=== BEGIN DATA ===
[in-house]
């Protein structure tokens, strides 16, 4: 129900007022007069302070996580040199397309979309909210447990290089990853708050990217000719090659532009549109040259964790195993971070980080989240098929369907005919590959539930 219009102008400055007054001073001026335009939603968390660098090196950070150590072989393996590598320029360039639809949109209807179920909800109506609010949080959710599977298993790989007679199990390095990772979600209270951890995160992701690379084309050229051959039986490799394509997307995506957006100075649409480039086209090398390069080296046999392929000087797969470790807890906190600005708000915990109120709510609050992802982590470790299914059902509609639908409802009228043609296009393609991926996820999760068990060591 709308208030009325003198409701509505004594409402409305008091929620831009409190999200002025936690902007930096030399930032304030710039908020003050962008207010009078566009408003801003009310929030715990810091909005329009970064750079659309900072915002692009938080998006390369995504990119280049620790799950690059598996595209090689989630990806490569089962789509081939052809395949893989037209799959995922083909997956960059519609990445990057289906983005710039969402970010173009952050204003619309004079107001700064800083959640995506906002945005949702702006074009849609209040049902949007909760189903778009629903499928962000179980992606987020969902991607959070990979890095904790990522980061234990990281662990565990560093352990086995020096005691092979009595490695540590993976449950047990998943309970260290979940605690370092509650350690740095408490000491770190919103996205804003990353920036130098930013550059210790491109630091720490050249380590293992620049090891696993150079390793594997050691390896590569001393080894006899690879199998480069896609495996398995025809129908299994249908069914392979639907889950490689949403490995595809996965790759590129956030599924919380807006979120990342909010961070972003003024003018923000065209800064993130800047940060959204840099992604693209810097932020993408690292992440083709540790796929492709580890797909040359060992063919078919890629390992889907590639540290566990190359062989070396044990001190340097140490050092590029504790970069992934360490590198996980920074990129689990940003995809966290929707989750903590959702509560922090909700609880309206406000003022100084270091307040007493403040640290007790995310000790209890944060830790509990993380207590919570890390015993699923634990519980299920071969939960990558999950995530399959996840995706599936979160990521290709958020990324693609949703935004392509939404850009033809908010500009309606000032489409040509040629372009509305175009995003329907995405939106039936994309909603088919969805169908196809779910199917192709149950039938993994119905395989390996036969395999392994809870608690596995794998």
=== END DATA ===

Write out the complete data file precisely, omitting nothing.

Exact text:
[in-house]
């Protein structure tokens, strides 16, 4: 129900007022007069302070996580040199397309979309909210447990290089990853708050990217000719090659532009549109040259964790195993971070980080989240098929369907005919590959539930 219009102008400055007054001073001026335009939603968390660098090196950070150590072989393996590598320029360039639809949109209807179920909800109506609010949080959710599977298993790989007679199990390095990772979600209270951890995160992701690379084309050229051959039986490799394509997307995506957006100075649409480039086209090398390069080296046999392929000087797969470790807890906190600005708000915990109120709510609050992802982590470790299914059902509609639908409802009228043609296009393609991926996820999760068990060591 709308208030009325003198409701509505004594409402409305008091929620831009409190999200002025936690902007930096030399930032304030710039908020003050962008207010009078566009408003801003009310929030715990810091909005329009970064750079659309900072915002692009938080998006390369995504990119280049620790799950690059598996595209090689989630990806490569089962789509081939052809395949893989037209799959995922083909997956960059519609990445990057289906983005710039969402970010173009952050204003619309004079107001700064800083959640995506906002945005949702702006074009849609209040049902949007909760189903778009629903499928962000179980992606987020969902991607959070990979890095904790990522980061234990990281662990565990560093352990086995020096005691092979009595490695540590993976449950047990998943309970260290979940605690370092509650350690740095408490000491770190919103996205804003990353920036130098930013550059210790491109630091720490050249380590293992620049090891696993150079390793594997050691390896590569001393080894006899690879199998480069896609495996398995025809129908299994249908069914392979639907889950490689949403490995595809996965790759590129956030599924919380807006979120990342909010961070972003003024003018923000065209800064993130800047940060959204840099992604693209810097932020993408690292992440083709540790796929492709580890797909040359060992063919078919890629390992889907590639540290566990190359062989070396044990001190340097140490050092590029504790970069992934360490590198996980920074990129689990940003995809966290929707989750903590959702509560922090909700609880309206406000003022100084270091307040007493403040640290007790995310000790209890944060830790509990993380207590919570890390015993699923634990519980299920071969939960990558999950995530399959996840995706599936979160990521290709958020990324693609949703935004392509939404850009033809908010500009309606000032489409040509040629372009509305175009995003329907995405939106039936994309909603088919969805169908196809779910199917192709149950039938993994119905395989390996036969395999392994809870608690596995794998």